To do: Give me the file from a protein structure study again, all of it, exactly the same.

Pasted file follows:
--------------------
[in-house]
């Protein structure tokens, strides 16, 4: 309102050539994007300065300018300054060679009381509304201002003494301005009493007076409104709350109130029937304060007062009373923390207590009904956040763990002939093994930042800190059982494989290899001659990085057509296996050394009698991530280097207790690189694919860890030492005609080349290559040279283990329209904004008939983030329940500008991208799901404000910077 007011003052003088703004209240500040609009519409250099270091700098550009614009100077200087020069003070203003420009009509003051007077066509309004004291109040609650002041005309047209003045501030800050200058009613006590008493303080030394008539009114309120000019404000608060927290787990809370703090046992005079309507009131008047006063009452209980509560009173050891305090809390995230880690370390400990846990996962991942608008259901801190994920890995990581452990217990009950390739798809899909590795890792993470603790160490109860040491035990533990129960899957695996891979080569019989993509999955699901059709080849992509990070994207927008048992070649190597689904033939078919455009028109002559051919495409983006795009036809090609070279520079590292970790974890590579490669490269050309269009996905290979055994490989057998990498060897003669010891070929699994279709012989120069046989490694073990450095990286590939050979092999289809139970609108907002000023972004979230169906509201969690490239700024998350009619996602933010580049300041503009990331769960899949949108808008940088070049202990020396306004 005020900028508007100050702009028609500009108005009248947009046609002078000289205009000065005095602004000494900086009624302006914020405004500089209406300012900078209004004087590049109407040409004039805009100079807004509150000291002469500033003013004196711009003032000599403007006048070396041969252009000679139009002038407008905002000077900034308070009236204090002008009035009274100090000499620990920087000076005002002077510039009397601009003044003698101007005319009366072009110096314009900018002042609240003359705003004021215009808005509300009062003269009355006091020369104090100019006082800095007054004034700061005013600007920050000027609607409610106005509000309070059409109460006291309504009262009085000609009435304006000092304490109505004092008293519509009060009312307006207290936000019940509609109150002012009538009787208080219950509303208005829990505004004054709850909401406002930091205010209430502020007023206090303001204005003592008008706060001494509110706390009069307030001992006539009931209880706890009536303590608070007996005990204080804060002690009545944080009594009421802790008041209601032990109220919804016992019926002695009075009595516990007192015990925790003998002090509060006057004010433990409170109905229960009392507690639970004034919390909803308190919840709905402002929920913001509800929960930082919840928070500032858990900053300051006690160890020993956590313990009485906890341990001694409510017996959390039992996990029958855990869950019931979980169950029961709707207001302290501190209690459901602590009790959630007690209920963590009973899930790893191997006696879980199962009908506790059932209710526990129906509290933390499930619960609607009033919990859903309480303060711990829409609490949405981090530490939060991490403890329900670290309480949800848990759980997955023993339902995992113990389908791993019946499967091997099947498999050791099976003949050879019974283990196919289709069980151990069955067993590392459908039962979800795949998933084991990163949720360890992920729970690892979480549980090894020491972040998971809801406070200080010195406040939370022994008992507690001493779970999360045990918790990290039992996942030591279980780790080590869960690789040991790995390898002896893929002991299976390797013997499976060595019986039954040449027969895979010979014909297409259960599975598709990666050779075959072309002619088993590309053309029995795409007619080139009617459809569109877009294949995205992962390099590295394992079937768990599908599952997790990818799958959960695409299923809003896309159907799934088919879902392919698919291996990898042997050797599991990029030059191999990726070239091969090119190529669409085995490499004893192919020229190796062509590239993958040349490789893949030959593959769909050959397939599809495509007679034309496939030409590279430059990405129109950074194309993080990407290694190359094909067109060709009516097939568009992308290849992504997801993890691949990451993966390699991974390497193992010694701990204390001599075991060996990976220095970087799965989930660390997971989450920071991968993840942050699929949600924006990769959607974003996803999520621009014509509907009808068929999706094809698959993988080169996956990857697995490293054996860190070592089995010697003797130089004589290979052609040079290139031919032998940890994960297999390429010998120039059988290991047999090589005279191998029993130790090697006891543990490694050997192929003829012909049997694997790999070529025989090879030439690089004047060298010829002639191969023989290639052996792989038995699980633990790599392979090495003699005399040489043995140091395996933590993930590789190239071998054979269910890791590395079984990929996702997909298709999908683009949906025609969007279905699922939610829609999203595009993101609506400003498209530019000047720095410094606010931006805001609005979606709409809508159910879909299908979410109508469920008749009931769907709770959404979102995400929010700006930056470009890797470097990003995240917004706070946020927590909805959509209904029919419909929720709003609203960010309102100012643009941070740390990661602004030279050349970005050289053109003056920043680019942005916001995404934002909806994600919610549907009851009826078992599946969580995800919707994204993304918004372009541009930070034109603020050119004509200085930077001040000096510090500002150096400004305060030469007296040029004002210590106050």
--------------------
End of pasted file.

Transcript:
[in-house]
């Protein structure tokens, strides 16, 4: 309102050539994007300065300018300054060679009381509304201002003494301005009493007076409104709350109130029937304060007062009373923390207590009904956040763990002939093994930042800190059982494989290899001659990085057509296996050394009698991530280097207790690189694919860890030492005609080349290559040279283990329209904004008939983030329940500008991208799901404000910077 007011003052003088703004209240500040609009519409250099270091700098550009614009100077200087020069003070203003420009009509003051007077066509309004004291109040609650002041005309047209003045501030800050200058009613006590008493303080030394008539009114309120000019404000608060927290787990809370703090046992005079309507009131008047006063009452209980509560009173050891305090809390995230880690370390400990846990996962991942608008259901801190994920890995990581452990217990009950390739798809899909590795890792993470603790160490109860040491035990533990129960899957695996891979080569019989993509999955699901059709080849992509990070994207927008048992070649190597689904033939078919455009028109002559051919495409983006795009036809090609070279520079590292970790974890590579490669490269050309269009996905290979055994490989057998990498060897003669010891070929699994279709012989120069046989490694073990450095990286590939050979092999289809139970609108907002000023972004979230169906509201969690490239700024998350009619996602933010580049300041503009990331769960899949949108808008940088070049202990020396306004 005020900028508007100050702009028609500009108005009248947009046609002078000289205009000065005095602004000494900086009624302006914020405004500089209406300012900078209004004087590049109407040409004039805009100079807004509150000291002469500033003013004196711009003032000599403007006048070396041969252009000679139009002038407008905002000077900034308070009236204090002008009035009274100090000499620990920087000076005002002077510039009397601009003044003698101007005319009366072009110096314009900018002042609240003359705003004021215009808005509300009062003269009355006091020369104090100019006082800095007054004034700061005013600007920050000027609607409610106005509000309070059409109460006291309504009262009085000609009435304006000092304490109505004092008293519509009060009312307006207290936000019940509609109150002012009538009787208080219950509303208005829990505004004054709850909401406002930091205010209430502020007023206090303001204005003592008008706060001494509110706390009069307030001992006539009931209880706890009536303590608070007996005990204080804060002690009545944080009594009421802790008041209601032990109220919804016992019926002695009075009595516990007192015990925790003998002090509060006057004010433990409170109905229960009392507690639970004034919390909803308190919840709905402002929920913001509800929960930082919840928070500032858990900053300051006690160890020993956590313990009485906890341990001694409510017996959390039992996990029958855990869950019931979980169950029961709707207001302290501190209690459901602590009790959630007690209920963590009973899930790893191997006696879980199962009908506790059932209710526990129906509290933390499930619960609607009033919990859903309480303060711990829409609490949405981090530490939060991490403890329900670290309480949800848990759980997955023993339902995992113990389908791993019946499967091997099947498999050791099976003949050879019974283990196919289709069980151990069955067993590392459908039962979800795949998933084991990163949720360890992920729970690892979480549980090894020491972040998971809801406070200080010195406040939370022994008992507690001493779970999360045990918790990290039992996942030591279980780790080590869960690789040991790995390898002896893929002991299976390797013997499976060595019986039954040449027969895979010979014909297409259960599975598709990666050779075959072309002619088993590309053309029995795409007619080139009617459809569109877009294949995205992962390099590295394992079937768990599908599952997790990818799958959960695409299923809003896309159907799934088919879902392919698919291996990898042997050797599991990029030059191999990726070239091969090119190529669409085995490499004893192919020229190796062509590239993958040349490789893949030959593959769909050959397939599809495509007679034309496939030409590279430059990405129109950074194309993080990407290694190359094909067109060709009516097939568009992308290849992504997801993890691949990451993966390699991974390497193992010694701990204390001599075991060996990976220095970087799965989930660390997971989450920071991968993840942050699929949600924006990769959607974003996803999520621009014509509907009808068929999706094809698959993988080169996956990857697995490293054996860190070592089995010697003797130089004589290979052609040079290139031919032998940890994960297999390429010998120039059988290991047999090589005279191998029993130790090697006891543990490694050997192929003829012909049997694997790999070529025989090879030439690089004047060298010829002639191969023989290639052996792989038995699980633990790599392979090495003699005399040489043995140091395996933590993930590789190239071998054979269910890791590395079984990929996702997909298709999908683009949906025609969007279905699922939610829609999203595009993101609506400003498209530019000047720095410094606010931006805001609005979606709409809508159910879909299908979410109508469920008749009931769907709770959404979102995400929010700006930056470009890797470097990003995240917004706070946020927590909805959509209904029919419909929720709003609203960010309102100012643009941070740390990661602004030279050349970005050289053109003056920043680019942005916001995404934002909806994600919610549907009851009826078992599946969580995800919707994204993304918004372009541009930070034109603020050119004509200085930077001040000096510090500002150096400004305060030469007296040029004002210590106050």